Producing heavy lambs in the 25-30kg deadweight range may not suit everybody, but it is a valuable niche market and has enabled breeder Alwyn Phillips, Gwynedd, to maximise the value of cull lambs from his Texel flock.
“The advances made in genetics as a result of performance recording have enabled lambs to reach far heavier weights without laying down excessive fat, so there’s no reason not to make the most of the available opportunity.
“The trial undertaken by Welsh Country Foods and ASDA looked at 3000 lambs in the 50-60kg liveweight bracket to assess whether there was an opportunity to produce these lambs commercially,” he explained.
Of the 2896 lambs put through the scheme, only 934 were in the payment specification set down and only 636 classifed as E, U or R for conformation and 2L or 3L for fat class, he said.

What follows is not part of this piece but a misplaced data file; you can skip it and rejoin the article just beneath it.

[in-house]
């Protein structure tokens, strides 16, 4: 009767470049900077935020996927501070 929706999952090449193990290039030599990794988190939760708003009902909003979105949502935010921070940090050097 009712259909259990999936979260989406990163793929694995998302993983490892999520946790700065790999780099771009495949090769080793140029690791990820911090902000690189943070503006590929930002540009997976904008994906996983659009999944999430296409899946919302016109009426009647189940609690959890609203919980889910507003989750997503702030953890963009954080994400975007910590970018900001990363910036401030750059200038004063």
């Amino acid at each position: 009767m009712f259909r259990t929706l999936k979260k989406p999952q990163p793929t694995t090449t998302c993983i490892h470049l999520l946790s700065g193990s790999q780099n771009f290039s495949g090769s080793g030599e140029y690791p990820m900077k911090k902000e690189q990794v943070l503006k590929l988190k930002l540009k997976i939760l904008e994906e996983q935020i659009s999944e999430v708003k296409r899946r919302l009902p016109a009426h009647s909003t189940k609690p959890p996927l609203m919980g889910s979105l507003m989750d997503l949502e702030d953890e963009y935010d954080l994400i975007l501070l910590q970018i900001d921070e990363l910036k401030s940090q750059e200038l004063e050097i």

“But killing lambs at these heavier weights does represent a real opportunity to reduce slaughter and cutting costs for every 1kg of lamb produced. It costs the same to kill a lamb yielding a 21kg carcass as it does one with a 29kg carcass.”
Mr Phillips told breeders the scheme had also enabled him to increase the accuracy of his performance recording data as he’d been able to keep all lambs until ultrasound scanning at 20 weeks. “This means we’ve gathered information from the entire lamb crop before culling those with phenotypic faults, greatly increasing the range of figures available for producing EBVs, hopefully, increasing the accuracy in the EBVs for the remaining rams.”
But there is no doubt this is still a niche market and overfat lambs which fail to meet specification could stop it before it starts, explained Mr Phillips. “Lambs failing to meet specification both for this scheme and in general need to be penalised far harder. Producers will respond if they see their lambs being downvalued,” he added.